Thursday, 25 September 2008

Mr. ALT, *this* is your life.

It's been a while again, but this time I'm really gonna protest against being called lazy... I've genuinely been wanting to get into 'cyberspace', 'the blogosphere', 'the cloud'... whatever people are calling wherever this action (typing something that will eventually be made available on the Internet) places me... for a while now. I just haven't had much of anything to write about, and seeing as I'm not one of those people who likes linking news stories or youtube content and adding commentary (Because frankly, I just don't feel comfortable espousing a solution to the subprime mortgage crisis or the Iraq/Afghanistan conflict) it's left me somewhat short of content.

So... I figured I'd give you all (uhhh... all *what*? 5 of you?) a 'day in the life' type summary of what it's like to be me; the life of the quintessential ALT.

6:50AM- Wake up to J-Pop themed phone alarm, stumble blearily from luft-bed trying to avoid ankle sprains or other injury on the stairs. Open the curtains and curse loudly if it is raining again.

7:15AM- Post shower, shave and smacking head on bathroom door consume breakfast; possibly one or a combination of the following: bananas, toast made in the microwave, last nights sushi (retrieved from fridge), yogurt (or yogurt/jelly substance of unknown origin), orange juice, milk, anime-themed cereal.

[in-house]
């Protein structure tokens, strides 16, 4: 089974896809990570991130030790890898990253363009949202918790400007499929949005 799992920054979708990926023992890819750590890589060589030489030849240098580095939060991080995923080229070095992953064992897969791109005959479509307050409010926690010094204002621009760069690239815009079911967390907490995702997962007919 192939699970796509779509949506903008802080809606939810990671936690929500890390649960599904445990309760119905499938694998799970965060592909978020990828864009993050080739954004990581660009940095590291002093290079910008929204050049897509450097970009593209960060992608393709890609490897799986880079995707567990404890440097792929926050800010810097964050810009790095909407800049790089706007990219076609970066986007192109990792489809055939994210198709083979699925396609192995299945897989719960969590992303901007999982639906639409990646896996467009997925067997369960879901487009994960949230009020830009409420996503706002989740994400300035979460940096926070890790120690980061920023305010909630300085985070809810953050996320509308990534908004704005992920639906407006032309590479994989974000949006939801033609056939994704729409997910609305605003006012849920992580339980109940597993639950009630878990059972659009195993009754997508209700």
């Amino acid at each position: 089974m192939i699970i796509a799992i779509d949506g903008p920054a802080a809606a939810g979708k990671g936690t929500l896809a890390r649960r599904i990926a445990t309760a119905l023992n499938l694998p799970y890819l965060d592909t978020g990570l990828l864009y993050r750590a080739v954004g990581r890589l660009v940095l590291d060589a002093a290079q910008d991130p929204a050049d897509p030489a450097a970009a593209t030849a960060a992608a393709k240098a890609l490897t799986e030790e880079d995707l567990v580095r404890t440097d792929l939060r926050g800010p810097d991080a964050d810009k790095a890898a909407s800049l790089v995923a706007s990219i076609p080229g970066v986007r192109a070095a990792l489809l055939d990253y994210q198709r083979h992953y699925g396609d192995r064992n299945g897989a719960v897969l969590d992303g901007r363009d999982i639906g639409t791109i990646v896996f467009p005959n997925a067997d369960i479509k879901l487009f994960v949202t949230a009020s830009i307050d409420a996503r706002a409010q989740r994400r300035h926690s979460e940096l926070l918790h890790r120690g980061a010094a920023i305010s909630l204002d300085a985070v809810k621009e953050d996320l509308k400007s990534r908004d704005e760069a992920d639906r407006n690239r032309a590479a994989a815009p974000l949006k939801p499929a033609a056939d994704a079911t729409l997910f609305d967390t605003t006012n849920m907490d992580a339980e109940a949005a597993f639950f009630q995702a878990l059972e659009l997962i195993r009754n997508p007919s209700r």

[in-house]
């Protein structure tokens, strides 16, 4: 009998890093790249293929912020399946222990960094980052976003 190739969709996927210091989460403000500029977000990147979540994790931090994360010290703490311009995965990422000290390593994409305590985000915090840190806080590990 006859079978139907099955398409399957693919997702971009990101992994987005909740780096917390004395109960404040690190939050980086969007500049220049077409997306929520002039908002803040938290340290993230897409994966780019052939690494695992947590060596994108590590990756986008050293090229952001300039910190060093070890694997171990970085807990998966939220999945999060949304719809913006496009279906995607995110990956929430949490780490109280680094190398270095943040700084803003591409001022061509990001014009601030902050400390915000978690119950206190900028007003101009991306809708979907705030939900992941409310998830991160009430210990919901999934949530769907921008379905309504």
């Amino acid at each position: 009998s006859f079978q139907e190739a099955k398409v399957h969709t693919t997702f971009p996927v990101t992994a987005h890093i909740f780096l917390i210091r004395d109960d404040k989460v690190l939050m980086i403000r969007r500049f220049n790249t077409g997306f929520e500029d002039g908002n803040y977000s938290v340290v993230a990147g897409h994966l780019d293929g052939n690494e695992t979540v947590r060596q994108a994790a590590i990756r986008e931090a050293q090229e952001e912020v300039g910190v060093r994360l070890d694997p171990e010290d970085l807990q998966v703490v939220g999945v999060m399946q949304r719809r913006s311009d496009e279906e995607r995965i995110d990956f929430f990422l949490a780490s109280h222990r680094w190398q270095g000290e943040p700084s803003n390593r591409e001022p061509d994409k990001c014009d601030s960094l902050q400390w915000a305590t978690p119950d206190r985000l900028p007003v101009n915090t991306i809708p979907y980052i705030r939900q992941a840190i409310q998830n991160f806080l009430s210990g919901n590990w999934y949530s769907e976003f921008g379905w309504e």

7:30AM- Leave apartment, consider riding bike if dry otherwise resolutely pop umbrella and trek bravely into monsoonal conditions.

8:00- Arrive at Noko. Smile broadly and yell a combination of 'Ohayo Gazimasu!' and 'Good Morning!' at arriving staff and students to reaffirm 'happy/crazy foreigner' rep. Switch out outside shoes for indoor shoes in staff lobby.

The gates of Noko. The giant clock that greets latecomers with an analog representation of their failure in punctuality is a nice touch.

8:03- Arrive in staff room, continue to say 'Ohayo Gazimasu' constantly to fellow staff while weaving towards desk. Sign up for bento (lunch) on the sign up sheet, dig in wallet for business card when failing to remember how to write your name in katakana (AGAIN).

8:30- Morning staff meeting; stand, bow, sit. Listen to the Vice Principal and various other staff members make announcements and report news, nod attentively and pretend to at least partially understand, clap when appropriate.

8:40- Homeroom. You have no homeroom. Pour a cup of percolator coffee and drink slowly while reexamining the schedule you have memorised. Choose between making flashcards for Japanese study later in the day, reviewing flashcards you already made or reading a few more pages of 'Lonely Planet's guide to Hiking in Japan'.